In our media‐orientated, image‐conscious contemporary society the librarian may very well seem particularly unfortunate, reflected in the imagination of the general public as a fussy old woman of either sex, myopic and repressed, brandishing or perhaps cowering behind a date‐stamp and surrounded by an array of notices which forbid virtually every human activity. The media, for whom the librarian is frustration personified, have reinforced this stereotype, hitherto transmitted solely by superstition and hearsay; its greatest impact has no doubt fallen on the two‐thirds of the population who never use the library. One of its effects will be to ensure that they never do so in the future. As Frank Hatt has pointed out: “The controllers of the new media of communication … have shown a tendency to limit choices by using the considerable power of the media to limit their audience's established attitudes, simply because such limitation is good business.” The popular BBC television series, The last of the summer wine, portrayed a librarian whose vicarious sex‐life through the pages of D. H. Lawrence led to inevitably frustrated attempts to act out his fantasies in occasional under‐the‐counter forays with his similarly repressed female assistant. A Daily mail leader on an appeal against unfair dismissal made by a London Deputy Borough Librarian reiterates this concept:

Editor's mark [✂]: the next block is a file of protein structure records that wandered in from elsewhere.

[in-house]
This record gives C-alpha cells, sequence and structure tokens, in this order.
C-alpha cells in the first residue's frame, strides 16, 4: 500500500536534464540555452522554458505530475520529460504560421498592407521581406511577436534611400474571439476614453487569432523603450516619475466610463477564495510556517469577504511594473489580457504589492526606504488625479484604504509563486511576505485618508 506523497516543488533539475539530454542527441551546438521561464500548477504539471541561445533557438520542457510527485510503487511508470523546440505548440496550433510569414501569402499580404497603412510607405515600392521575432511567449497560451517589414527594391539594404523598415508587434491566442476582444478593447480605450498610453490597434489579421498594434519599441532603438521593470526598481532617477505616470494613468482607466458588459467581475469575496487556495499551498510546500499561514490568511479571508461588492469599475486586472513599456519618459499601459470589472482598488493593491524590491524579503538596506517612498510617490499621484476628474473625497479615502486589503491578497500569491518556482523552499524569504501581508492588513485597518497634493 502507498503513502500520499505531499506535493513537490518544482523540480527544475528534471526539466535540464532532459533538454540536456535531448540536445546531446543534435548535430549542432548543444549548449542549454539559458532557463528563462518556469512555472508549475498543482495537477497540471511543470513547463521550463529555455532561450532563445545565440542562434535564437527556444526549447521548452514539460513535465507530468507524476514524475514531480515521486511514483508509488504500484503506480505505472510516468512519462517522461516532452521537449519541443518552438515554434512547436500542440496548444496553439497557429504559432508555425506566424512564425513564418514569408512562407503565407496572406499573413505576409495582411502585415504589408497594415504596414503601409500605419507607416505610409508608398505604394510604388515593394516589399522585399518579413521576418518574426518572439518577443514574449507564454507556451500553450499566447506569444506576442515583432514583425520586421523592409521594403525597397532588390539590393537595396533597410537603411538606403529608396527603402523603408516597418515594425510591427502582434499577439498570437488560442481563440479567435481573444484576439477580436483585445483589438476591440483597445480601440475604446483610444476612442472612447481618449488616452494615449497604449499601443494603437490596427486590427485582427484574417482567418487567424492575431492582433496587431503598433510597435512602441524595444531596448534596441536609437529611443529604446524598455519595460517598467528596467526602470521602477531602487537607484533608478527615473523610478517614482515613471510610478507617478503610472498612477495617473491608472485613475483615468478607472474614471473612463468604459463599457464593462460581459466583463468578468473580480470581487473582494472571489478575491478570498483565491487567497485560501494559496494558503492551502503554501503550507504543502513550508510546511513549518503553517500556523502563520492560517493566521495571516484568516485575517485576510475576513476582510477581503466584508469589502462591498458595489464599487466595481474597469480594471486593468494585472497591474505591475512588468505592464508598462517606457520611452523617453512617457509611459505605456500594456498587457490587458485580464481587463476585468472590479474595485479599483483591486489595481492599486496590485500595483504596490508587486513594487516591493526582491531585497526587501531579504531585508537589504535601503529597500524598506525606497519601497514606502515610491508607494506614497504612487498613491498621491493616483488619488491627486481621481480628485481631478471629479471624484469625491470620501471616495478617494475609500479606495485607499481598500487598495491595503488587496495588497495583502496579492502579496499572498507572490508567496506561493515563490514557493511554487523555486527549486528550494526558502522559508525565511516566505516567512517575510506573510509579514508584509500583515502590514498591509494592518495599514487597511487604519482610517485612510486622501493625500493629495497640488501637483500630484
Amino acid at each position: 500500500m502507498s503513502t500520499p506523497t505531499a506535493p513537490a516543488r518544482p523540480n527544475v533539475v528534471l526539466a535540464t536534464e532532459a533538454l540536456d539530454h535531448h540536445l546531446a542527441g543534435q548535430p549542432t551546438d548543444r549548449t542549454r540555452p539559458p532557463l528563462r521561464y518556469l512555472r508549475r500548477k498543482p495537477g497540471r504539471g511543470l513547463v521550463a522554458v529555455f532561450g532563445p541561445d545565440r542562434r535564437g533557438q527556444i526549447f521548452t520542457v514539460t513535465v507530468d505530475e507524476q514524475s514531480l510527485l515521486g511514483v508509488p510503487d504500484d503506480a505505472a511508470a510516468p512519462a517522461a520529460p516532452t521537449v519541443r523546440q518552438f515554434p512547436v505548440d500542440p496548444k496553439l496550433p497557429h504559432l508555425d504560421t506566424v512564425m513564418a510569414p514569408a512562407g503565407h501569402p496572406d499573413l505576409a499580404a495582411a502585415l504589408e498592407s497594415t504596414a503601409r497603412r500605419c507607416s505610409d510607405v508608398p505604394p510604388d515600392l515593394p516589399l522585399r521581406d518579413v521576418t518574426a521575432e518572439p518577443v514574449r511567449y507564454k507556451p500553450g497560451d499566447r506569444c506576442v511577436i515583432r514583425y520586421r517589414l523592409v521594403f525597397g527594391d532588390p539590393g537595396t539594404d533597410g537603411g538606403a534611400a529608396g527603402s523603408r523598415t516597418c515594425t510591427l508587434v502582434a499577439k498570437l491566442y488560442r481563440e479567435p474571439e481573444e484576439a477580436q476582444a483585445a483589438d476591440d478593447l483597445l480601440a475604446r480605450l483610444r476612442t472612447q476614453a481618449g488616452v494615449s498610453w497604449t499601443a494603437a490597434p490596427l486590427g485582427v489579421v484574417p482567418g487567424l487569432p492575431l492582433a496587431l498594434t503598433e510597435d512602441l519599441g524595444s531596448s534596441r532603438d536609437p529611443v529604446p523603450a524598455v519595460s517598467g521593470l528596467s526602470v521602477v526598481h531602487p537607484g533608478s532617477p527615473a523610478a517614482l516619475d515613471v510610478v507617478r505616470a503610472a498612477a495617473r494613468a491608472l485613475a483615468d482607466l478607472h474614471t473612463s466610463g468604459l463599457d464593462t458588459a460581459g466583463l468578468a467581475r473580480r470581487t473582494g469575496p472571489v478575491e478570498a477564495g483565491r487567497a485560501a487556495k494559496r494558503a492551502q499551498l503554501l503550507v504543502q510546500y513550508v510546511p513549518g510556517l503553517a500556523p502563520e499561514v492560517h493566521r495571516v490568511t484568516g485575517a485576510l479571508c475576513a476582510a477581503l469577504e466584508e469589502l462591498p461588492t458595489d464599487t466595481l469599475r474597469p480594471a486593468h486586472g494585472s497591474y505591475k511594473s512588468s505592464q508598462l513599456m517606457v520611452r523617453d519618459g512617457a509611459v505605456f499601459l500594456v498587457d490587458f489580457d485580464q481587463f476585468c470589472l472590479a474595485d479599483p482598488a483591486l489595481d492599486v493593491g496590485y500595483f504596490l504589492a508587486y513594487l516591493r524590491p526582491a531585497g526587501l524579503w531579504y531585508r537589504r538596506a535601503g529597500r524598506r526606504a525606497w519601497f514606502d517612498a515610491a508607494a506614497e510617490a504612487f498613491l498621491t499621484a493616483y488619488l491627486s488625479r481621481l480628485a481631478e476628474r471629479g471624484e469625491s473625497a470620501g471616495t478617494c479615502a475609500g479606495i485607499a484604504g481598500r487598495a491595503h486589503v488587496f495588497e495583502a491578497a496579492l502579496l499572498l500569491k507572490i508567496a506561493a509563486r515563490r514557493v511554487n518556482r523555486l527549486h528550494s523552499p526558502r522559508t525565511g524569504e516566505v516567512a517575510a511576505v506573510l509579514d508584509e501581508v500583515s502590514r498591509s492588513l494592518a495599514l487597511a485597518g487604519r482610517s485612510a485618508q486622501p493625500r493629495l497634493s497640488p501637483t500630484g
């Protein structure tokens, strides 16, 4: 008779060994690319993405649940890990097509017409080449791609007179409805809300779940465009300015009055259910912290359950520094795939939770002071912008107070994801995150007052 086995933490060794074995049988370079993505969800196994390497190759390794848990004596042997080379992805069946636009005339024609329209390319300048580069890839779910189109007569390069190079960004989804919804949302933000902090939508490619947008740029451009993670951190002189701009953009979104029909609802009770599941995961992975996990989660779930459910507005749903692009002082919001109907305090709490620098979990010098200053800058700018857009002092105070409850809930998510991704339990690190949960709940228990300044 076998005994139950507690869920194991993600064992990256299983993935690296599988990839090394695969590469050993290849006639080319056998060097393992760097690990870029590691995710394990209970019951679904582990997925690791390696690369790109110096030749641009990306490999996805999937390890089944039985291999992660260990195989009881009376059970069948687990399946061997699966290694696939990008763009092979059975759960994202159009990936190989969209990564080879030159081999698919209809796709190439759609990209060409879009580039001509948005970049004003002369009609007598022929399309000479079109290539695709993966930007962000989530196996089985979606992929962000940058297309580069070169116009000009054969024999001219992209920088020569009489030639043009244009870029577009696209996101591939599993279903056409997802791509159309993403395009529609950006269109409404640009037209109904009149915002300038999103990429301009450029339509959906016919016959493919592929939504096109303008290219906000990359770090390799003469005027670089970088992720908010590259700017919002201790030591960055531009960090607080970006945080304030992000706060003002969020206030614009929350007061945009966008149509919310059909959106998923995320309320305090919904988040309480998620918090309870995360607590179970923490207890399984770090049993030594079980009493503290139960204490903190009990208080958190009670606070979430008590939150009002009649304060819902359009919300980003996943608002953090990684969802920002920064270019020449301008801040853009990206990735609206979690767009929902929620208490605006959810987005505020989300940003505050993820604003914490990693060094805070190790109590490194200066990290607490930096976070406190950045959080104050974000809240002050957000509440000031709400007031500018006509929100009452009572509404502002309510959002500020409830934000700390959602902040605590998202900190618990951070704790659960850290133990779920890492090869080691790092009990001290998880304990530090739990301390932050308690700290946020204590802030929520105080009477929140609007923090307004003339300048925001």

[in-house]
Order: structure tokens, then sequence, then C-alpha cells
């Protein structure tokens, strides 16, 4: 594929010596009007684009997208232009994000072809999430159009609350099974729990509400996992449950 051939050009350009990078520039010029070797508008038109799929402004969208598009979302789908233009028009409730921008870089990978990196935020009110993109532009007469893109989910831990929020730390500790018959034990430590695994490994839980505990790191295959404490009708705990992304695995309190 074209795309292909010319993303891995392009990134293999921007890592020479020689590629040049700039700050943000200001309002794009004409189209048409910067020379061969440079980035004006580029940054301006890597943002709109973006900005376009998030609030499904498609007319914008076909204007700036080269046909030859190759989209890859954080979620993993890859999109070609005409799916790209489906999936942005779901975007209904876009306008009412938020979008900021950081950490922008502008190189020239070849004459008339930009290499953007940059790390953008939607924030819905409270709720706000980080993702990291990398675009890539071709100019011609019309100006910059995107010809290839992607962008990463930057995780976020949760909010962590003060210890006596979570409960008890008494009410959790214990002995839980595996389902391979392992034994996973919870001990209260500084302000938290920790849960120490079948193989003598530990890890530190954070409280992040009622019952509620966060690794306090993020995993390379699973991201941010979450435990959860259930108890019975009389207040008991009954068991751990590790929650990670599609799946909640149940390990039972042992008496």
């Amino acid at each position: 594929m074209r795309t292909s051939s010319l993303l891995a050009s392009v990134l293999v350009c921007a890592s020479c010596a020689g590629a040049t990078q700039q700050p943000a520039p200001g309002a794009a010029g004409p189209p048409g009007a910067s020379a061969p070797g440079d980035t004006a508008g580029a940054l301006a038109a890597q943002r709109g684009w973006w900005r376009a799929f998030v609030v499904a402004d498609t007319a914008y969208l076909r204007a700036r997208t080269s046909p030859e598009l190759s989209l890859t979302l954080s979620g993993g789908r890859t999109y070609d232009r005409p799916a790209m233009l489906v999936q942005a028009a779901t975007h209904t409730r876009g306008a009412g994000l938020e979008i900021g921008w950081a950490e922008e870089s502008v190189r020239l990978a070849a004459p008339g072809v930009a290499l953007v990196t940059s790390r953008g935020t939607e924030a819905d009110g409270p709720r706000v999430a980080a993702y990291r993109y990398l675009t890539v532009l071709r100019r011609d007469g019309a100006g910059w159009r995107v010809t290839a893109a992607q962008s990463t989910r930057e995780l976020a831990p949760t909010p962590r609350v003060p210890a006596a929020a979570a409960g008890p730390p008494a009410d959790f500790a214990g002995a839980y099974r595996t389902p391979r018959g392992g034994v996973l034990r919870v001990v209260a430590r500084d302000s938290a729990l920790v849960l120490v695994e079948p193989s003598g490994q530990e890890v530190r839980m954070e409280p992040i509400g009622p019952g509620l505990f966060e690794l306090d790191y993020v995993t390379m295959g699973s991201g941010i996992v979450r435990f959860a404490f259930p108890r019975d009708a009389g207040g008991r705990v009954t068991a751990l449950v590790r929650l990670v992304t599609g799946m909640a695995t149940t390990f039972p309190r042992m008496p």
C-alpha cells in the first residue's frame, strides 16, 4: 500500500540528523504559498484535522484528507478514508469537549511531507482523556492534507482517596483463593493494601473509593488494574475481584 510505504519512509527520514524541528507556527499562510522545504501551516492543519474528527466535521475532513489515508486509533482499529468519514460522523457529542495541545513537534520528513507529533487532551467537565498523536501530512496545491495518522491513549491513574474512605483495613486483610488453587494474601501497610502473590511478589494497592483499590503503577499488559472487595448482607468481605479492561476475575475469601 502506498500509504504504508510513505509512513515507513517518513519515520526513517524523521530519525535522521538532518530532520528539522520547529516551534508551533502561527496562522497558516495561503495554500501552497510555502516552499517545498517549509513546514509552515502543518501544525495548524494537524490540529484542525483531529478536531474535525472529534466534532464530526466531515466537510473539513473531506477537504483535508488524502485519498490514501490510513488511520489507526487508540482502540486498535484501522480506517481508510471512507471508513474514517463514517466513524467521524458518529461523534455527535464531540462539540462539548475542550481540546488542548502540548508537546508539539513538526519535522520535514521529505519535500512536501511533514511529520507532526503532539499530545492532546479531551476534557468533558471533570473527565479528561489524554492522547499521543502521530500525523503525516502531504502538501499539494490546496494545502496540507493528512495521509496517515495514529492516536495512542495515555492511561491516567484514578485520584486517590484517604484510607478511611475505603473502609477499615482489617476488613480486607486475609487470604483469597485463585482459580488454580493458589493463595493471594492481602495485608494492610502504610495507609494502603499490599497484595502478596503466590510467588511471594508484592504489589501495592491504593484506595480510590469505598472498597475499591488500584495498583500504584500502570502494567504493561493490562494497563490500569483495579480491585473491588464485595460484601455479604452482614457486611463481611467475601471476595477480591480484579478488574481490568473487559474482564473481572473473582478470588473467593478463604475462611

Legal process by its very nature cannot be swift; step by step, it must be steady and sure and this takes time. There is no room for hasty decisions for these would tend to defeat its purpose. Time, however, is of the essence and this is set for various aspects of legal action by limitation of actions legislation, which sets periods after which the case is no longer actionable. The periods are adequate and in civil law, generous to avoid injustice being done. The one serious complaint against the process of law, however, is the unwarrantable delays which are possible despite limitation. From the far‐off days of Equity, when Dickens' Jarndyce v Jarndyce, caricatured and exaggerated as it was, described the scene down to the present when delays, often spoken of in Court as outrageous are encountered, to say nothing of the crowded lists in the High Courts and Crown Courts; the result of the state of society and not the fault of the judiciary. Early in 1980, it was reported that 14,500 cases were awaiting trial in the Southeastern Circuit Crown Court alone. Outside the Courts legal work hangs on, to the annoyance of those concerned; from house purchase to probate. Here, the solicitor is very much his own master, unhampered by statutory time limits and the only recourse a client has is to change this solicitor, with no certainty that there will be any improvement, or appeal to the Law Society.